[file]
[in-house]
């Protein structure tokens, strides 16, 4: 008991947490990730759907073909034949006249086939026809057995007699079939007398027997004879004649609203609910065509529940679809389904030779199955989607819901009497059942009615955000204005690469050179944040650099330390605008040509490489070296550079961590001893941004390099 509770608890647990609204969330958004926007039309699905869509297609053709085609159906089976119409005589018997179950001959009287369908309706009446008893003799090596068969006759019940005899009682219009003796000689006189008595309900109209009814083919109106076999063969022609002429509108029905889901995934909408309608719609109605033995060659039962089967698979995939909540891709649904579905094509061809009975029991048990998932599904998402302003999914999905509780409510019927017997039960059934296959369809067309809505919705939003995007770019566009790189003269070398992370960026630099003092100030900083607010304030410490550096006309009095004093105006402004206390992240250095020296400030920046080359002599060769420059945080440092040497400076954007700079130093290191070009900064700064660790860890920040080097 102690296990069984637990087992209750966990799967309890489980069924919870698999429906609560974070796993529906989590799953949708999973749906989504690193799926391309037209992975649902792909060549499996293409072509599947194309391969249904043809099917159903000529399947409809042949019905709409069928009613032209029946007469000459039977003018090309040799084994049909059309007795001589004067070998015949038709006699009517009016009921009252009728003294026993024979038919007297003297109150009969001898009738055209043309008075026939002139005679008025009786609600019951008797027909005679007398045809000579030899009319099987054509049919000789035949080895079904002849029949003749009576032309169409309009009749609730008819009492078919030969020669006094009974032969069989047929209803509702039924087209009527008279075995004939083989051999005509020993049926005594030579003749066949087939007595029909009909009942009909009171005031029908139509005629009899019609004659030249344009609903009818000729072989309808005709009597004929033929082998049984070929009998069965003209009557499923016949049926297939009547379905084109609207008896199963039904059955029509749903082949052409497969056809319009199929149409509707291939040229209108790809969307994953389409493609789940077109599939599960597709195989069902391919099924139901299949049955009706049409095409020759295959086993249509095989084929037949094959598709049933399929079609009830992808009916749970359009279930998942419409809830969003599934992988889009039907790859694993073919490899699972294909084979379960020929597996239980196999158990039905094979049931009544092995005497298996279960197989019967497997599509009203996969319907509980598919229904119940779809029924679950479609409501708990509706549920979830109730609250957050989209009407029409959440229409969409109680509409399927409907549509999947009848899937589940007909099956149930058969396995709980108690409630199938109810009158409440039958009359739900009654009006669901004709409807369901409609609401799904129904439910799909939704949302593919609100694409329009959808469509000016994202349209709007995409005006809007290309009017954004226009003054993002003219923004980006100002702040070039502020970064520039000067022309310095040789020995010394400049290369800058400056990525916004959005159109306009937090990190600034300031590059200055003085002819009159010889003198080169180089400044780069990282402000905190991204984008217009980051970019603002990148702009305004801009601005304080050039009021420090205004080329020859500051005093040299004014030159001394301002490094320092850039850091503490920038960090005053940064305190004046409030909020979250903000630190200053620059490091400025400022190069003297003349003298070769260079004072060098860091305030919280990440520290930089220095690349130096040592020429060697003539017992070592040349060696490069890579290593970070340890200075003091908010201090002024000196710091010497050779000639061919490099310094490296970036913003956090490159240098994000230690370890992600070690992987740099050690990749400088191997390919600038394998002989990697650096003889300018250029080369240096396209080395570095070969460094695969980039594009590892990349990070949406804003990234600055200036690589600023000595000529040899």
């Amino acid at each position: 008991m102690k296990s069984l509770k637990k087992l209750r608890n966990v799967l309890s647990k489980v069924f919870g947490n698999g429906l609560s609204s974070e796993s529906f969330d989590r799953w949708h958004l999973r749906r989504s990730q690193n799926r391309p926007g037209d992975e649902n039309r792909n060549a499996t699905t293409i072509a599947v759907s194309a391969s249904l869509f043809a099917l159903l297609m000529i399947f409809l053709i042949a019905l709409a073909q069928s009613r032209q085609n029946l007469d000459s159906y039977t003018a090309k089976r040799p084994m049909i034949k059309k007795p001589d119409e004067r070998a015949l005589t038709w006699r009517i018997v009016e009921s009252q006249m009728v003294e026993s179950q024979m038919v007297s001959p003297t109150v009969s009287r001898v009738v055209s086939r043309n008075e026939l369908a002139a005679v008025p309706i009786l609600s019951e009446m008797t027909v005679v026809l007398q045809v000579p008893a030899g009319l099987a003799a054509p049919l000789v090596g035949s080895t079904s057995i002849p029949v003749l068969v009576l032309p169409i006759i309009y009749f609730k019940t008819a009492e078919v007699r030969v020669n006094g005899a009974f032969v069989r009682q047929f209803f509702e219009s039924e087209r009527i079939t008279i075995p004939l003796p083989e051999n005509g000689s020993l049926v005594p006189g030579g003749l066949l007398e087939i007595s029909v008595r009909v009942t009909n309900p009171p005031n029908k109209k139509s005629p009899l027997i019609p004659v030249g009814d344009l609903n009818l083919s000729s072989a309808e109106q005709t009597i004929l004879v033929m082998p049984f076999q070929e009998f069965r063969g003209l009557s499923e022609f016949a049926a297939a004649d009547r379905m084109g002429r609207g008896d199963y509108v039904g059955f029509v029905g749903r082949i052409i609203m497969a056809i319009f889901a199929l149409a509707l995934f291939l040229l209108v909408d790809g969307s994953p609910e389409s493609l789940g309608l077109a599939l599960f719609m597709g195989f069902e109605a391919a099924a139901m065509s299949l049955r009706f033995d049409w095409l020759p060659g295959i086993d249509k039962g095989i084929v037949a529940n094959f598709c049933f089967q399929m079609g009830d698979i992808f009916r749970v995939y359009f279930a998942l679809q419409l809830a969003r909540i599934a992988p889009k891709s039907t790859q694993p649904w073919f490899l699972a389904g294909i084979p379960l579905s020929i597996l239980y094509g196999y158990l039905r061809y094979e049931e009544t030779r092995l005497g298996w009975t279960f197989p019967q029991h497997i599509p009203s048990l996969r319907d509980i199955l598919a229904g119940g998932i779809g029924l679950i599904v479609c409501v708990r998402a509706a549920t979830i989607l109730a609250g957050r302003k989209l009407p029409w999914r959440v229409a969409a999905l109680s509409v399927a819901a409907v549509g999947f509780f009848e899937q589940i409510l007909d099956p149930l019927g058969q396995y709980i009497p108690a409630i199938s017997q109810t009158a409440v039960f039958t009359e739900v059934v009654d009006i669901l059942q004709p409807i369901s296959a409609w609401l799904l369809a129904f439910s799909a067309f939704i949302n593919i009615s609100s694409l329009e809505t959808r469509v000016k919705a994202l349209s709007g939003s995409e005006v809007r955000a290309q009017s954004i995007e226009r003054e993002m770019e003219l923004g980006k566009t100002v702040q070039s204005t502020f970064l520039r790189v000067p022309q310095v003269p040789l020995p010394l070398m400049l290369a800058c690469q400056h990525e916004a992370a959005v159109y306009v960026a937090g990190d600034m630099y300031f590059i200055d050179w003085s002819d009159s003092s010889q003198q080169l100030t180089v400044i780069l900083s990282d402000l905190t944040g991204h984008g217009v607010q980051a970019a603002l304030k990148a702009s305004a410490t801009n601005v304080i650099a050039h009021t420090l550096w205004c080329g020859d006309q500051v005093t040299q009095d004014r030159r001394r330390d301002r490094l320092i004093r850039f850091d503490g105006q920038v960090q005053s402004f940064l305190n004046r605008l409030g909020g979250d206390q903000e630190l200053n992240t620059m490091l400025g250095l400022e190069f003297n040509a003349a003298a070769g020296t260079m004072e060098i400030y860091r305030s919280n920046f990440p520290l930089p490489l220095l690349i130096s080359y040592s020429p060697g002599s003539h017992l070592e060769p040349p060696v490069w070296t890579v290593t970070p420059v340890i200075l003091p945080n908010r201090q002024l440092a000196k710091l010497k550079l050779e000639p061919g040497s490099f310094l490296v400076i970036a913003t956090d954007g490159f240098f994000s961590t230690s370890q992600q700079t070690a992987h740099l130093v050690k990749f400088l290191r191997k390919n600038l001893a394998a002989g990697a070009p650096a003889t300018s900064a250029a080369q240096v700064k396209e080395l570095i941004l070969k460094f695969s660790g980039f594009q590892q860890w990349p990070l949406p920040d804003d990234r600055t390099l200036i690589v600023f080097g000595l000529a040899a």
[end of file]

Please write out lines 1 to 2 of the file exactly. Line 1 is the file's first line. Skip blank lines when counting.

[in-house]
């Protein structure tokens, strides 16, 4: 008991947490990730759907073909034949006249086939026809057995007699079939007398027997004879004649609203609910065509529940679809389904030779199955989607819901009497059942009615955000204005690469050179944040650099330390605008040509490489070296550079961590001893941004390099 509770608890647990609204969330958004926007039309699905869509297609053709085609159906089976119409005589018997179950001959009287369908309706009446008893003799090596068969006759019940005899009682219009003796000689006189008595309900109209009814083919109106076999063969022609002429509108029905889901995934909408309608719609109605033995060659039962089967698979995939909540891709649904579905094509061809009975029991048990998932599904998402302003999914999905509780409510019927017997039960059934296959369809067309809505919705939003995007770019566009790189003269070398992370960026630099003092100030900083607010304030410490550096006309009095004093105006402004206390992240250095020296400030920046080359002599060769420059945080440092040497400076954007700079130093290191070009900064700064660790860890920040080097 102690296990069984637990087992209750966990799967309890489980069924919870698999429906609560974070796993529906989590799953949708999973749906989504690193799926391309037209992975649902792909060549499996293409072509599947194309391969249904043809099917159903000529399947409809042949019905709409069928009613032209029946007469000459039977003018090309040799084994049909059309007795001589004067070998015949038709006699009517009016009921009252009728003294026993024979038919007297003297109150009969001898009738055209043309008075026939002139005679008025009786609600019951008797027909005679007398045809000579030899009319099987054509049919000789035949080895079904002849029949003749009576032309169409309009009749609730008819009492078919030969020669006094009974032969069989047929209803509702039924087209009527008279075995004939083989051999005509020993049926005594030579003749066949087939007595029909009909009942009909009171005031029908139509005629009899019609004659030249344009609903009818000729072989309808005709009597004929033929082998049984070929009998069965003209009557499923016949049926297939009547379905084109609207008896199963039904059955029509749903082949052409497969056809319009199929149409509707291939040229209108790809969307994953389409493609789940077109599939599960597709195989069902391919099924139901299949049955009706049409095409020759295959086993249509095989084929037949094959598709049933399929079609009830992808009916749970359009279930998942419409809830969003599934992988889009039907790859694993073919490899699972294909084979379960020929597996239980196999158990039905094979049931009544092995005497298996279960197989019967497997599509009203996969319907509980598919229904119940779809029924679950479609409501708990509706549920979830109730609250957050989209009407029409959440229409969409109680509409399927409907549509999947009848899937589940007909099956149930058969396995709980108690409630199938109810009158409440039958009359739900009654009006669901004709409807369901409609609401799904129904439910799909939704949302593919609100694409329009959808469509000016994202349209709007995409005006809007290309009017954004226009003054993002003219923004980006100002702040070039502020970064520039000067022309310095040789020995010394400049290369800058400056990525916004959005159109306009937090990190600034300031590059200055003085002819009159010889003198080169180089400044780069990282402000905190991204984008217009980051970019603002990148702009305004801009601005304080050039009021420090205004080329020859500051005093040299004014030159001394301002490094320092850039850091503490920038960090005053940064305190004046409030909020979250903000630190200053620059490091400025400022190069003297003349003298070769260079004072060098860091305030919280990440520290930089220095690349130096040592020429060697003539017992070592040349060696490069890579290593970070340890200075003091908010201090002024000196710091010497050779000639061919490099310094490296970036913003956090490159240098994000230690370890992600070690992987740099050690990749400088191997390919600038394998002989990697650096003889300018250029080369240096396209080395570095070969460094695969980039594009590892990349990070949406804003990234600055200036690589600023000595000529040899």